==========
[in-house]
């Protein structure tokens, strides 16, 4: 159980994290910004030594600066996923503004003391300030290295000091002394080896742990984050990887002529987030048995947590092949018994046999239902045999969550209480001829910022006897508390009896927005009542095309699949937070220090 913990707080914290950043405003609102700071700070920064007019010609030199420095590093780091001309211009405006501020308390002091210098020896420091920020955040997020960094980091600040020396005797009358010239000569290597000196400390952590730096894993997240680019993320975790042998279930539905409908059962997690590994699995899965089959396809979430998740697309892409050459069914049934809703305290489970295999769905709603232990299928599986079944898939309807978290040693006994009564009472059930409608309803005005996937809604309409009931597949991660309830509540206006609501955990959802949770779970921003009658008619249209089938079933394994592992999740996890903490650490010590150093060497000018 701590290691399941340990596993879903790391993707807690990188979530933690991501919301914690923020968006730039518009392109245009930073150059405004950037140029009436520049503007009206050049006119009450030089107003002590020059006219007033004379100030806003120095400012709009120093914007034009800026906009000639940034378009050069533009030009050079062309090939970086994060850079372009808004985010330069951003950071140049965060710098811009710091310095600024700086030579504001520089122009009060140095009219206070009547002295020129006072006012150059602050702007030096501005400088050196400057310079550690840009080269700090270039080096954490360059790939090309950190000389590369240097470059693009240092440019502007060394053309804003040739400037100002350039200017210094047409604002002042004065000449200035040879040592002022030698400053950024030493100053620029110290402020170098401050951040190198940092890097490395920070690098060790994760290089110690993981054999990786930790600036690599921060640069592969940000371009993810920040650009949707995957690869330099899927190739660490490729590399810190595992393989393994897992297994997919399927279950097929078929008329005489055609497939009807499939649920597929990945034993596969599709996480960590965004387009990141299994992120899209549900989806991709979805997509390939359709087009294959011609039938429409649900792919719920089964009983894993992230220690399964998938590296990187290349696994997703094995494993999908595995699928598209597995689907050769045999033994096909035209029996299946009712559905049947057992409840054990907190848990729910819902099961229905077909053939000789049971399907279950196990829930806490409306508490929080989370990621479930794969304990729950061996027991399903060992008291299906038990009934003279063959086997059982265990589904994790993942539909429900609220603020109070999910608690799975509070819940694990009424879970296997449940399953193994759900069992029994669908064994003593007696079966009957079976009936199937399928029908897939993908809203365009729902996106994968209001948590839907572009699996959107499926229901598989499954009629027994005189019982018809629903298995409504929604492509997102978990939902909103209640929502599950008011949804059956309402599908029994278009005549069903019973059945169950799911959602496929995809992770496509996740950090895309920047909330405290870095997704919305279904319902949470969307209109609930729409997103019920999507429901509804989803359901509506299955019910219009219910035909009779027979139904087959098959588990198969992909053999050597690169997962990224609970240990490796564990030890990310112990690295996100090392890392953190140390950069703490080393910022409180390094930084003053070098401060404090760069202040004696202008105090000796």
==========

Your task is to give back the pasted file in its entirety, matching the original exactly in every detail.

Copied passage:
[in-house]
């Protein structure tokens, strides 16, 4: 159980994290910004030594600066996923503004003391300030290295000091002394080896742990984050990887002529987030048995947590092949018994046999239902045999969550209480001829910022006897508390009896927005009542095309699949937070220090 913990707080914290950043405003609102700071700070920064007019010609030199420095590093780091001309211009405006501020308390002091210098020896420091920020955040997020960094980091600040020396005797009358010239000569290597000196400390952590730096894993997240680019993320975790042998279930539905409908059962997690590994699995899965089959396809979430998740697309892409050459069914049934809703305290489970295999769905709603232990299928599986079944898939309807978290040693006994009564009472059930409608309803005005996937809604309409009931597949991660309830509540206006609501955990959802949770779970921003009658008619249209089938079933394994592992999740996890903490650490010590150093060497000018 701590290691399941340990596993879903790391993707807690990188979530933690991501919301914690923020968006730039518009392109245009930073150059405004950037140029009436520049503007009206050049006119009450030089107003002590020059006219007033004379100030806003120095400012709009120093914007034009800026906009000639940034378009050069533009030009050079062309090939970086994060850079372009808004985010330069951003950071140049965060710098811009710091310095600024700086030579504001520089122009009060140095009219206070009547002295020129006072006012150059602050702007030096501005400088050196400057310079550690840009080269700090270039080096954490360059790939090309950190000389590369240097470059693009240092440019502007060394053309804003040739400037100002350039200017210094047409604002002042004065000449200035040879040592002022030698400053950024030493100053620029110290402020170098401050951040190198940092890097490395920070690098060790994760290089110690993981054999990786930790600036690599921060640069592969940000371009993810920040650009949707995957690869330099899927190739660490490729590399810190595992393989393994897992297994997919399927279950097929078929008329005489055609497939009807499939649920597929990945034993596969599709996480960590965004387009990141299994992120899209549900989806991709979805997509390939359709087009294959011609039938429409649900792919719920089964009983894993992230220690399964998938590296990187290349696994997703094995494993999908595995699928598209597995689907050769045999033994096909035209029996299946009712559905049947057992409840054990907190848990729910819902099961229905077909053939000789049971399907279950196990829930806490409306508490929080989370990621479930794969304990729950061996027991399903060992008291299906038990009934003279063959086997059982265990589904994790993942539909429900609220603020109070999910608690799975509070819940694990009424879970296997449940399953193994759900069992029994669908064994003593007696079966009957079976009936199937399928029908897939993908809203365009729902996106994968209001948590839907572009699996959107499926229901598989499954009629027994005189019982018809629903298995409504929604492509997102978990939902909103209640929502599950008011949804059956309402599908029994278009005549069903019973059945169950799911959602496929995809992770496509996740950090895309920047909330405290870095997704919305279904319902949470969307209109609930729409997103019920999507429901509804989803359901509506299955019910219009219910035909009779027979139904087959098959588990198969992909053999050597690169997962990224609970240990490796564990030890990310112990690295996100090392890392953190140390950069703490080393910022409180390094930084003053070098401060404090760069202040004696202008105090000796």